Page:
What Happens to My Credit Card Debt After I Die?

One of the biggest concerns that people have when it comes to estate planning is whether their loved ones will be responsible for their debts after they are gone. This is particularly the case with unpaid credit card debt. So, who is responsible for your existing credit card debt when you die? The answer may depend on two important factors: whose name is on the credit card account, and where you live.

Credit Card Debts Paid By the Deceased’s Estate

Upon your death, your estate becomes responsible for any outstanding debts you leave behind. Your estate will go through probate, and an executor or administrator will determine what assets you have available. These assets will then be used to pay off your debts in the order required by state law.

If your assets are not sufficient to cover your credit card debts, they will typically go unpaid. The credit card company will be forced to write the debt off; the debt will be dissolved and it will not pass on to your heirs. In a case where your credit card is only in your name and you’re not married, that’s the end of the story.

Two major exceptions exist to this general rule which may make others responsible for your credit card debt after your death: if you have a joint account, or if you’re married in a community property state.

Joint Card Holders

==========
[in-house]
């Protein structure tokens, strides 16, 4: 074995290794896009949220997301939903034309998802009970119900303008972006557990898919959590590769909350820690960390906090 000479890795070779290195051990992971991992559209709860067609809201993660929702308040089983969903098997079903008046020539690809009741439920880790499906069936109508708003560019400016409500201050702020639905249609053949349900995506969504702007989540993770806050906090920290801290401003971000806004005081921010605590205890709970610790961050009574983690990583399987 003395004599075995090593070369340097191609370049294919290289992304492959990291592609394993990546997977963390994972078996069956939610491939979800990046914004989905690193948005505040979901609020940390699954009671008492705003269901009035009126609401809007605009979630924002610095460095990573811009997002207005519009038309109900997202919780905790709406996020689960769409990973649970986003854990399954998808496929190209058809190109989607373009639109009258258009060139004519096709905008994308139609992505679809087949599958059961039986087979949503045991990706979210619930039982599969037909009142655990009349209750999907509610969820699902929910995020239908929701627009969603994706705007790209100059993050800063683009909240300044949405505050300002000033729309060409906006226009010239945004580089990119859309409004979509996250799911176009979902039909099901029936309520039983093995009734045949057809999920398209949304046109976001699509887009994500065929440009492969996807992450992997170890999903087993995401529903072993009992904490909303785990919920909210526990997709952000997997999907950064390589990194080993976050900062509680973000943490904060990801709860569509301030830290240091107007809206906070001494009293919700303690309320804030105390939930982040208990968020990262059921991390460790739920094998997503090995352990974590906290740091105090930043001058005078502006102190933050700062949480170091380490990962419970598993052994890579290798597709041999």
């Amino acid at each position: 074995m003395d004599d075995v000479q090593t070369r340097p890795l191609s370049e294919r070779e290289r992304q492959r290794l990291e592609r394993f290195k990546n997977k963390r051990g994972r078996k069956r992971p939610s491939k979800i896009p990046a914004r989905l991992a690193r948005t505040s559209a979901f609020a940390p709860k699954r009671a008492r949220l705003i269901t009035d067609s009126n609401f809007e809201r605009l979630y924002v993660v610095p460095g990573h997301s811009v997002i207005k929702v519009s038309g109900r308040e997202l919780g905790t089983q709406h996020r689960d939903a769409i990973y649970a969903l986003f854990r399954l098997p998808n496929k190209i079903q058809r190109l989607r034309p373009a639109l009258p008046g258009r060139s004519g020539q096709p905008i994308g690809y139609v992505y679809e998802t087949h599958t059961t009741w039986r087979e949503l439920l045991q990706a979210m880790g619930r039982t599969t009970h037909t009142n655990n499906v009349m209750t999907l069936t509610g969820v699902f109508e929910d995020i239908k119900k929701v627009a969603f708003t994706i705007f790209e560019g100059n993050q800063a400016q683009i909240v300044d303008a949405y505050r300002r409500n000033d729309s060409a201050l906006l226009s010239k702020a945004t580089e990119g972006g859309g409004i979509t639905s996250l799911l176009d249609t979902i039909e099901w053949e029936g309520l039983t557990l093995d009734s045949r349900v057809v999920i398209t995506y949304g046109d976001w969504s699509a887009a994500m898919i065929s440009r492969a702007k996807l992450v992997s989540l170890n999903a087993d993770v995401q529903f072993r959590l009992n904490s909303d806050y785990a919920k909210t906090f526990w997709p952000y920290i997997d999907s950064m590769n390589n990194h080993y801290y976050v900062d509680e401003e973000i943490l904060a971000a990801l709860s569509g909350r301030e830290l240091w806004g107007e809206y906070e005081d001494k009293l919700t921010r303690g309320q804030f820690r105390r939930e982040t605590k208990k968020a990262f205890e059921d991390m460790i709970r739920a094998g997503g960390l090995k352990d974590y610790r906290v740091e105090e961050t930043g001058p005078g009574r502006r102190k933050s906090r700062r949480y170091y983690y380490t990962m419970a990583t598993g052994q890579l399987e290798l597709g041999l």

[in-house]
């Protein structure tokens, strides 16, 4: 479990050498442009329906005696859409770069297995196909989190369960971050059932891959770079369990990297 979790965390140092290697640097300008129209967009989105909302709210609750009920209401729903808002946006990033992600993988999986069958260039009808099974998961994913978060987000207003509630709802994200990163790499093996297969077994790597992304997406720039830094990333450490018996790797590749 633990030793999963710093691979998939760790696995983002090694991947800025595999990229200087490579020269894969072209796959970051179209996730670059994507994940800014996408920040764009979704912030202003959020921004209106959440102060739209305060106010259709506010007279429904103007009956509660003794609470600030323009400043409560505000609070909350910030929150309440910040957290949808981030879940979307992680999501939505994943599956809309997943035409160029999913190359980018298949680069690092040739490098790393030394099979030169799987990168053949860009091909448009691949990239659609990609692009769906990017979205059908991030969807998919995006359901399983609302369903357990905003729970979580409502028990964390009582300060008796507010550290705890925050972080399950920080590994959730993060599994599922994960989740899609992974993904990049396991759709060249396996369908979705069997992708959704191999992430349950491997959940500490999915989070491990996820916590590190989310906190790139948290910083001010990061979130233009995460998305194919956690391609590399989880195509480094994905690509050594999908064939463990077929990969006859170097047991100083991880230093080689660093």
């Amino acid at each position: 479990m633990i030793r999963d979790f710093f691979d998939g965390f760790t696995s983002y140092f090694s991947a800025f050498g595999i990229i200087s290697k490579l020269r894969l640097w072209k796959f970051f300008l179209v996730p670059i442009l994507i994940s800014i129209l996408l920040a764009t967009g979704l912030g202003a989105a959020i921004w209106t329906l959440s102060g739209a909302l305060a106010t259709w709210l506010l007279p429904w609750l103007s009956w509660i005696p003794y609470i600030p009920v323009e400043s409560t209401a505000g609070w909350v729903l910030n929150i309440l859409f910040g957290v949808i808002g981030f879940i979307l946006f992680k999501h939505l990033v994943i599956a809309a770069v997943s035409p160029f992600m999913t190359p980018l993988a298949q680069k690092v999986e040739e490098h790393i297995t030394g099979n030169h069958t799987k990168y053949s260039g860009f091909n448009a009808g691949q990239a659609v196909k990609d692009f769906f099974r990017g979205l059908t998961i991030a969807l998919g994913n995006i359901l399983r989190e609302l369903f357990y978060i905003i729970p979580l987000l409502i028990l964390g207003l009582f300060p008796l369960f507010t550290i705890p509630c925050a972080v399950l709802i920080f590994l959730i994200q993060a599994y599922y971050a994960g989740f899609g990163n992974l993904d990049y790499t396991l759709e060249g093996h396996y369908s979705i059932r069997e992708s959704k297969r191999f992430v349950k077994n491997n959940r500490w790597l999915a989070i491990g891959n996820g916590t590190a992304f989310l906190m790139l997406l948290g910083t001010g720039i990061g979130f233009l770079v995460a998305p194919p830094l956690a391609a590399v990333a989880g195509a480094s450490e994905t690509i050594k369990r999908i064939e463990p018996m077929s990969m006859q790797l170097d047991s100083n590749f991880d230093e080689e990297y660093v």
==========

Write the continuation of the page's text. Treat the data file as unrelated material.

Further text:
If there is a joint cardholder on your account, meaning that someone else co-signed for the credit card, that person will likely be responsible for any existing credit card debt when you die.

The same is not true of authorized users, who are generally allowed to use the card but do not pay the credit card bills. However, authorized users should be careful to stop using the card after the primary cardholder dies. Continuing to use a credit card when you know the existing debt won’t be paid may constitute fraud, and could lead to criminal ramifications for the authorized user.

Community Property States

The general rule that credit card debt does not transfer to your spouse upon your death may not apply in community property states, of which California is one (along with Arizona, Idaho, Nevada, Louisiana, Texas, New Mexico, Wisconsin, Washington, and, in some cases, Alaska).

Under California law, credit card debt incurred during a marriage is considered community property. That means that, in most cases, your spouse becomes responsible for that debt when you die, even if your spouse doesn’t know about or didn’t agree to the debt.

Estate planning can be complicated, and dealing with the estate of a deceased loved one is an emotional process. Hiring an experienced estate planning attorney will ease the burden. The attorneys at The Law Offices of Omar Gastelum & Associates are here to help guide you through the estate planning and probate processes, giving you the peace of mind you need. Contact us today to discuss your situation and any concerns you may have about credit card debt.